Knowledge Management has been recognized as an essential component of a proactively managed
organization. The key concepts include converting data, organizational insight, experience and expertise into
reusable and useful knowledge that is distributed and shared with the people who need it. Knowledge
Management addresses business challenges and enhances customer responsiveness by creating and delivering
innovative products or services; managing or enhancing relationships with existing and new customers,
partners and suppliers; and administering or improving more efficient and effective work practices and
processes. Effective solutions are aligned with the organization's business strategy and result in enhanced
individual and organizational performance. Several factors that contribute to the importance of managing
knowledge are referenced below:
Competitive Advantage - Knowledge can be an organization's most competitive advantage. Wealth results
when an organization uses its knowledge to create customer value by addressing business problems. "A firm's
competitive advantage depends more than anything on its knowledge, or to be slightly more specific, on what it
knows - - how it uses what it knows - and how fast it can know something new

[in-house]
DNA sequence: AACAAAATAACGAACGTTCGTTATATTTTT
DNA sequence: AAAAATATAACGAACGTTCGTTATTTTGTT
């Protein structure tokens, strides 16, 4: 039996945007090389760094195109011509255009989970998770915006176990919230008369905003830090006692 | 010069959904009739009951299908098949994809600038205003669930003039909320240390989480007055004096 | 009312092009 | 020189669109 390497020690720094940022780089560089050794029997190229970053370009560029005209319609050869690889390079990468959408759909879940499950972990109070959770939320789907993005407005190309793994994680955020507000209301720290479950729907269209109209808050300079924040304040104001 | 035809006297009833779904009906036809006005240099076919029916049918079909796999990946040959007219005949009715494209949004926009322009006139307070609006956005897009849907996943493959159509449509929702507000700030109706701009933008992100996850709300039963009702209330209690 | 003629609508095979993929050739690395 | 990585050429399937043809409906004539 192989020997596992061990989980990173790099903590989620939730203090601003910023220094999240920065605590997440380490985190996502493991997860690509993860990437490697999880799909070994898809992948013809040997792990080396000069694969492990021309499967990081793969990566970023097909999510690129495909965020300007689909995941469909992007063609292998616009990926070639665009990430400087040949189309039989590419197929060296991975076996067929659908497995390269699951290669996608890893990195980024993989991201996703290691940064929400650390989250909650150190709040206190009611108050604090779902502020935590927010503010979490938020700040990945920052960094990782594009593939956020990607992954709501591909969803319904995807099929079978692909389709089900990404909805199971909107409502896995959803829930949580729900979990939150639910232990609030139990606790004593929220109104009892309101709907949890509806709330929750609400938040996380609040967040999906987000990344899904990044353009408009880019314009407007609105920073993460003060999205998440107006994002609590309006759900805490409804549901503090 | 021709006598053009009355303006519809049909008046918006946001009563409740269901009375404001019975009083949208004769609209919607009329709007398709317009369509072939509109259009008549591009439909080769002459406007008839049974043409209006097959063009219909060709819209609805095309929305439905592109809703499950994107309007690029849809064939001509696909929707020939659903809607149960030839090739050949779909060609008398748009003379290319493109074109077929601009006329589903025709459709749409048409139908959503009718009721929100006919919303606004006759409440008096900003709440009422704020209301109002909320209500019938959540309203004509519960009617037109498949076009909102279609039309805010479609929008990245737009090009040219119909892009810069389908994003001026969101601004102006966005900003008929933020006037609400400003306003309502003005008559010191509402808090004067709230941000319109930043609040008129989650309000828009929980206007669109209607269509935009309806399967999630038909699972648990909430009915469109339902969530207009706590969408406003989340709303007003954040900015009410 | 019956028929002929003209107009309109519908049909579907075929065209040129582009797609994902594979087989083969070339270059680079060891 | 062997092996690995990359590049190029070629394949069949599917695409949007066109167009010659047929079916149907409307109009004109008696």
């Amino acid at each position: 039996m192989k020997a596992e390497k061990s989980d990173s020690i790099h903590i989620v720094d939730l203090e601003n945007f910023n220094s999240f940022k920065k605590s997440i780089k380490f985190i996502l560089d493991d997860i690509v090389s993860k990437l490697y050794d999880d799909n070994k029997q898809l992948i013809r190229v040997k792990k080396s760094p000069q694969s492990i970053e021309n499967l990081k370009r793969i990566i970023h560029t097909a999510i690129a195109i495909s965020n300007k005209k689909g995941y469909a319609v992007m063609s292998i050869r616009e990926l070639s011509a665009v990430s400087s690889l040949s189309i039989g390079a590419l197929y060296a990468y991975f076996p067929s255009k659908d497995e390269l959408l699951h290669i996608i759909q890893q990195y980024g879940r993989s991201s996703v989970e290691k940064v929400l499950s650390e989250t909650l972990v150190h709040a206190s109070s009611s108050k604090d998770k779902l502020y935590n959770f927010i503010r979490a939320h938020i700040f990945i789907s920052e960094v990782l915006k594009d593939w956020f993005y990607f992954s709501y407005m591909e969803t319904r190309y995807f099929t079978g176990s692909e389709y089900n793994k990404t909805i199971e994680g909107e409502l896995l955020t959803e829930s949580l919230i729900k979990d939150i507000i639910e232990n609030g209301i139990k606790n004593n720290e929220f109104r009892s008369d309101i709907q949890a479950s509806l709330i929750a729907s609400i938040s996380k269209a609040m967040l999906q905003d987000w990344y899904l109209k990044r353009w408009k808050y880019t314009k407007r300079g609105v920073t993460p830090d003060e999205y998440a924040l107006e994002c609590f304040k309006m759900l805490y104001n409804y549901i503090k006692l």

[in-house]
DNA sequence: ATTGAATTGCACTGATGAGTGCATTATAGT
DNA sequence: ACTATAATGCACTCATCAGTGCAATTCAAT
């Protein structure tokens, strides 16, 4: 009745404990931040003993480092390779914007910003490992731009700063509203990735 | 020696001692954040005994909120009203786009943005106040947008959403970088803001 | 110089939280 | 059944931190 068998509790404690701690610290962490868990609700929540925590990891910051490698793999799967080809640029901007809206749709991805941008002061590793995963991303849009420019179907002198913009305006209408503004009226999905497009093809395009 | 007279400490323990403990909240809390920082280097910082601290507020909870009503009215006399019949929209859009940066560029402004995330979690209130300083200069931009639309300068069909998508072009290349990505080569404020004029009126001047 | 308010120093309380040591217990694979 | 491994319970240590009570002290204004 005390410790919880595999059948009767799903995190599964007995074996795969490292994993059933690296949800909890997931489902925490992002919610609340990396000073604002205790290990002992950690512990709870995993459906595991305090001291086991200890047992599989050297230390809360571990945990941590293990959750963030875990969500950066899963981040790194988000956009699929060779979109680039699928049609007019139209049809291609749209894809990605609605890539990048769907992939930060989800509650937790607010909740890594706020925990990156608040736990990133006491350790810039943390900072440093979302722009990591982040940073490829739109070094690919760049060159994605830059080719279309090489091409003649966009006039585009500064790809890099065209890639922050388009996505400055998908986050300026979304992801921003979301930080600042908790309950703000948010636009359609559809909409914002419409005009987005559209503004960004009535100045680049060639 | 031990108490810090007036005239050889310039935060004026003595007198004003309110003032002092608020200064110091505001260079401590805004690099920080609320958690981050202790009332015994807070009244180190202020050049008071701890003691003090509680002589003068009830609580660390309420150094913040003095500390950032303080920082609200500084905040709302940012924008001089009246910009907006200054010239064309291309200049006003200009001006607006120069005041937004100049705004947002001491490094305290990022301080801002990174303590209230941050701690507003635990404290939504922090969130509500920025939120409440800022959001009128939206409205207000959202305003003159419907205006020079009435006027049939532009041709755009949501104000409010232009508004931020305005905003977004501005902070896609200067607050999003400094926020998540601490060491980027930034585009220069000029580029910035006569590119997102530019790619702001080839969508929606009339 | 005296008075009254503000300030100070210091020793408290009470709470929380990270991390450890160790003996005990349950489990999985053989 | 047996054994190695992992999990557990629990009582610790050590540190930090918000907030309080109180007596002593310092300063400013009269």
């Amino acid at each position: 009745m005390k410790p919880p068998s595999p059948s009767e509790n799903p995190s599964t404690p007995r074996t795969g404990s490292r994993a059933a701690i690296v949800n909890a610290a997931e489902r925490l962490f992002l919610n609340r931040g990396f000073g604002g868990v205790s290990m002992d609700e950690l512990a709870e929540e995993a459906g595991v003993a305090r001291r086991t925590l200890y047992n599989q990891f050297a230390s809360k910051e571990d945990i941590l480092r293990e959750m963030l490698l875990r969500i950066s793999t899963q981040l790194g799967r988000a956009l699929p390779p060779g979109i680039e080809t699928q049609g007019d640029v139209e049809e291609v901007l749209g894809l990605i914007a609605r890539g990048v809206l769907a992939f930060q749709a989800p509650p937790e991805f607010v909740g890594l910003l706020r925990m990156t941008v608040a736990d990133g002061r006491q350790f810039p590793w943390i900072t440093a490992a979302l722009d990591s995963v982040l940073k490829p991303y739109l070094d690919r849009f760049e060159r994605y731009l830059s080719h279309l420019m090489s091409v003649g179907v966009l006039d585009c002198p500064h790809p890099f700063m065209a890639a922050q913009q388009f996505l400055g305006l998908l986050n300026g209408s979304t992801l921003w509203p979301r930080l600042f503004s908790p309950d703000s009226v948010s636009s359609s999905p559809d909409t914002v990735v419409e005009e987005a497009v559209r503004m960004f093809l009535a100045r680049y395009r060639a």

Technology - Because of the tremendous advances in technology, enormous amounts of information can be
disseminated to people regardless of their geographic location or time zone. The speed of transmission and
frequency in which this information is received requires an adaptable, skilled and educated workforce. From a
knowledge management perspective, the complexities associated with these technological changes will cause
us to think differently about the manner in which people learn whether it is inside or outside of the classroom.
"A firm's competitive advantage depends more than anything on its knowledge, or to be slightly more specific,
on what it knows -- how it uses what it knows - and how fast it can know something new
Organizational Change - Due to organizational changes, restructuring, mergers and acquisitions, companies
have lost some of their valued history and cultural norms. An organization's ability to create, acquire, process,
maintain and retain old and new knowledge in the face of complexity, uncertainty and rapid change is critical.
Enhanced Decision-Making - Learning from and applying past experiences can accelerate the completion of
future work and enhance the decision-making process.
Workforce Demographics - An aging workforce, coupled with retiring baby boomers and the loss of